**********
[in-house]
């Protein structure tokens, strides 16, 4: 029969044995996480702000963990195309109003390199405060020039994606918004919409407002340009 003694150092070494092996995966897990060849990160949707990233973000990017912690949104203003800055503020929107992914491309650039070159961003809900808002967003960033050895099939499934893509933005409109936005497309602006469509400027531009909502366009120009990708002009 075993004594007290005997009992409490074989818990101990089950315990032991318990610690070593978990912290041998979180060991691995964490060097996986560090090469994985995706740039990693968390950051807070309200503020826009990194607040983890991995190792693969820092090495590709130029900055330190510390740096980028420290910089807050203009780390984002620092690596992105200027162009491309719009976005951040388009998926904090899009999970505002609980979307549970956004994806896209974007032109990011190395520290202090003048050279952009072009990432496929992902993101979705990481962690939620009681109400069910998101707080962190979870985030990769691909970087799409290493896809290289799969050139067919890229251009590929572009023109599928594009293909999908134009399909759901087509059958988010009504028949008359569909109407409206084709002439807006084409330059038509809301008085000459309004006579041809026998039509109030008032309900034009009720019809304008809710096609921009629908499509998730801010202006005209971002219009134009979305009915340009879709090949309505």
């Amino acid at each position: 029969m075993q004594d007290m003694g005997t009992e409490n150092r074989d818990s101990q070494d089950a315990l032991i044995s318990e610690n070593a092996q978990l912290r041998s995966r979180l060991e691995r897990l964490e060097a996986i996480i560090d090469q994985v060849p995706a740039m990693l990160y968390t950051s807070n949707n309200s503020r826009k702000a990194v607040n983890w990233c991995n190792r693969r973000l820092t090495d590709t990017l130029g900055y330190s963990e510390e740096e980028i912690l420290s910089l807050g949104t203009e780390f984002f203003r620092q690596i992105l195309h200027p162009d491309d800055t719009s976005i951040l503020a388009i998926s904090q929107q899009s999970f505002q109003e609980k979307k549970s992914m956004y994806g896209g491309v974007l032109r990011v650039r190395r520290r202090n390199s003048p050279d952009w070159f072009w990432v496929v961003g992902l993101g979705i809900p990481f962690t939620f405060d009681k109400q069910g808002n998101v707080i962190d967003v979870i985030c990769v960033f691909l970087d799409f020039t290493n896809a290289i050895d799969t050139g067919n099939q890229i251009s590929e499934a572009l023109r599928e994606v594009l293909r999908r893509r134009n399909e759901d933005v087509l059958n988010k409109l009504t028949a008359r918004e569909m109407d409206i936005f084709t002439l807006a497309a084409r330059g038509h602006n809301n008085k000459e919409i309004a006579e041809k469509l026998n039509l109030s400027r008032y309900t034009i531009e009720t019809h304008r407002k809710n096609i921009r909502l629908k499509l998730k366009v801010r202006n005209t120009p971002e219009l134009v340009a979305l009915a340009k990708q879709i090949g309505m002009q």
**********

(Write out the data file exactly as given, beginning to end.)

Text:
[in-house]
């Protein structure tokens, strides 16, 4: 029969044995996480702000963990195309109003390199405060020039994606918004919409407002340009 003694150092070494092996995966897990060849990160949707990233973000990017912690949104203003800055503020929107992914491309650039070159961003809900808002967003960033050895099939499934893509933005409109936005497309602006469509400027531009909502366009120009990708002009 075993004594007290005997009992409490074989818990101990089950315990032991318990610690070593978990912290041998979180060991691995964490060097996986560090090469994985995706740039990693968390950051807070309200503020826009990194607040983890991995190792693969820092090495590709130029900055330190510390740096980028420290910089807050203009780390984002620092690596992105200027162009491309719009976005951040388009998926904090899009999970505002609980979307549970956004994806896209974007032109990011190395520290202090003048050279952009072009990432496929992902993101979705990481962690939620009681109400069910998101707080962190979870985030990769691909970087799409290493896809290289799969050139067919890229251009590929572009023109599928594009293909999908134009399909759901087509059958988010009504028949008359569909109407409206084709002439807006084409330059038509809301008085000459309004006579041809026998039509109030008032309900034009009720019809304008809710096609921009629908499509998730801010202006005209971002219009134009979305009915340009879709090949309505």
């Amino acid at each position: 029969m075993q004594d007290m003694g005997t009992e409490n150092r074989d818990s101990q070494d089950a315990l032991i044995s318990e610690n070593a092996q978990l912290r041998s995966r979180l060991e691995r897990l964490e060097a996986i996480i560090d090469q994985v060849p995706a740039m990693l990160y968390t950051s807070n949707n309200s503020r826009k702000a990194v607040n983890w990233c991995n190792r693969r973000l820092t090495d590709t990017l130029g900055y330190s963990e510390e740096e980028i912690l420290s910089l807050g949104t203009e780390f984002f203003r620092q690596i992105l195309h200027p162009d491309d800055t719009s976005i951040l503020a388009i998926s904090q929107q899009s999970f505002q109003e609980k979307k549970s992914m956004y994806g896209g491309v974007l032109r990011v650039r190395r520290r202090n390199s003048p050279d952009w070159f072009w990432v496929v961003g992902l993101g979705i809900p990481f962690t939620f405060d009681k109400q069910g808002n998101v707080i962190d967003v979870i985030c990769v960033f691909l970087d799409f020039t290493n896809a290289i050895d799969t050139g067919n099939q890229i251009s590929e499934a572009l023109r599928e994606v594009l293909r999908r893509r134009n399909e759901d933005v087509l059958n988010k409109l009504t028949a008359r918004e569909m109407d409206i936005f084709t002439l807006a497309a084409r330059g038509h602006n809301n008085k000459e919409i309004a006579e041809k469509l026998n039509l109030s400027r008032y309900t034009i531009e009720t019809h304008r407002k809710n096609i921009r909502l629908k499509l998730k366009v801010r202006n005209t120009p971002e219009l134009v340009a979305l009915a340009k990708q879709i090949g309505m002009q």